Flattening

If you follow me on Instagram you’ll know that I’m building a Moravian workbench. I’m not writing about it here because it’s been so well covered by Will Myers in his step-by-step guide on wkfinetools.com and his video with Joshua Farnsworth.

I will be writing about the end vice I’m building which might be useful to those who haven’t yet fitted a vicious toothed planing stop and doe’s foot to their bench.

Checking for flat
Planes come with a built-in reference edge

 

Yesterday I was at Richard Arnold’s open day and listened to Oli Sparks talking about flattening the ways on his milling machine. He does this by hand marking the high spots using machinist’s dye and a very flat reference plate.

I have been struggling to find a way to measure the flatness of my workbench top end to end. Checking for wind and flatness side to side is easy.

 

Winding?

That’s straight enough for a six foot bench!

But other than squinting I have no way to check flat along the length of the bench. On the drive home yesterday inspiration struck. A piece of string, pulled taught will let me see hollow and humps. When I was fishing out a crayon to mark the spots shown by the string I found my chalk line. Even better. Pulled taught and dragged across the bench this showed up the humps very quickly.

 

 

IMG_2273

With the humps nicely coloured in I could flatten them out. I was a bit worried that I was making a rod for my own back. How flat does a workbench need to be? (That’s a rhetorical question – I’m happy with my own answer!) The chalk line quickly revealed that the ends were high. With a bit of planing I started to see the humps in the middle.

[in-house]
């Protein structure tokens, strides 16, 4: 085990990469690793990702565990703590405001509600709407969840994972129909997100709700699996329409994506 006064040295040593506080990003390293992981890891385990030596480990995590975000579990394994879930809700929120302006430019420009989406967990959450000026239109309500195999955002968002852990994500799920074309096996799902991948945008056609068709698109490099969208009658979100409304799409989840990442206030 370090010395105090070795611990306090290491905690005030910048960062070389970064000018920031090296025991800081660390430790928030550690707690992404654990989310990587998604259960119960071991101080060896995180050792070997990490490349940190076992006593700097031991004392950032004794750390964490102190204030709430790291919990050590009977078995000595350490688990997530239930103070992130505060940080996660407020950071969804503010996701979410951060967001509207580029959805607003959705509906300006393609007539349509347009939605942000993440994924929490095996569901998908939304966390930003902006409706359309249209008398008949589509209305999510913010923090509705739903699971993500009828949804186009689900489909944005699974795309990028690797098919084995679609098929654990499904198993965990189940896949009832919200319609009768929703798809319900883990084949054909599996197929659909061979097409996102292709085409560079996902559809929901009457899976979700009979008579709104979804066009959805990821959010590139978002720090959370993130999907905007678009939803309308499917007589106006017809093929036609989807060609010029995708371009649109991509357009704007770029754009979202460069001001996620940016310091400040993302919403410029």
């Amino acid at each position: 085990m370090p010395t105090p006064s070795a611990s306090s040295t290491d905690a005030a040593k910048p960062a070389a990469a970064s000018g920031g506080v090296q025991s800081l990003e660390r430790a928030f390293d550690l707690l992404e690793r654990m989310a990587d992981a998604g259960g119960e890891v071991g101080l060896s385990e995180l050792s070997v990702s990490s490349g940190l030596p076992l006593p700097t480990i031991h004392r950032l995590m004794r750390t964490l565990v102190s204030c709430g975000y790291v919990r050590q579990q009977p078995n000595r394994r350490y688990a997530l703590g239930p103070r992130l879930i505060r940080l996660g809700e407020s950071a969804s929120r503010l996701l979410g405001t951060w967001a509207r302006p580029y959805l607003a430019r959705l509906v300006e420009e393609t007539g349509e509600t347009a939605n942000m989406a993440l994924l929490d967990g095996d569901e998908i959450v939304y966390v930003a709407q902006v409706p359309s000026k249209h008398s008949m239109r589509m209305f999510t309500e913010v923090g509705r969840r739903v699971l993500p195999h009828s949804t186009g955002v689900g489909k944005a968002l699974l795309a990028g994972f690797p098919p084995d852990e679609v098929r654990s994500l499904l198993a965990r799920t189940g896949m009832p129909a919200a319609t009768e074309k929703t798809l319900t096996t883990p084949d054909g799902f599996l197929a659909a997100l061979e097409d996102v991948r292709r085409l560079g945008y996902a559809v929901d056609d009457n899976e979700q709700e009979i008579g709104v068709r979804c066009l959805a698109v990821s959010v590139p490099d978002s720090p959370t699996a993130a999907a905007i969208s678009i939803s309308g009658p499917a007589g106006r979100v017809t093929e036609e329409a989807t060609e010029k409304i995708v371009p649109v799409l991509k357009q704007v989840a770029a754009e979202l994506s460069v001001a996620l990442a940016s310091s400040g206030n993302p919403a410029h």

Planing
Plane until the blue has gone

I often find myself chasing my tail when flattening long wide pieces. I go too far on one section and then have to level the rest to it. With this method I did a lot less planing and a lot more checking (which is considerably less tiring!).

Once the big humps had disappeared and the chalk line was just colouring the whole bench blue I switched from the scrub to the jointer plane and made a couple more passes until the blue had disappeared. You’ve got to be sure that you’ve got the thickness to carry on planing once the humps have gone because that chalk gets everywhere and you’re going to need a final pass to get rid of it. On a 4 inch workbench top that’s not really a problem.

IMG_2294

Caveat: the blue gets stuck in the tearout. But this is workbench, not a piano.

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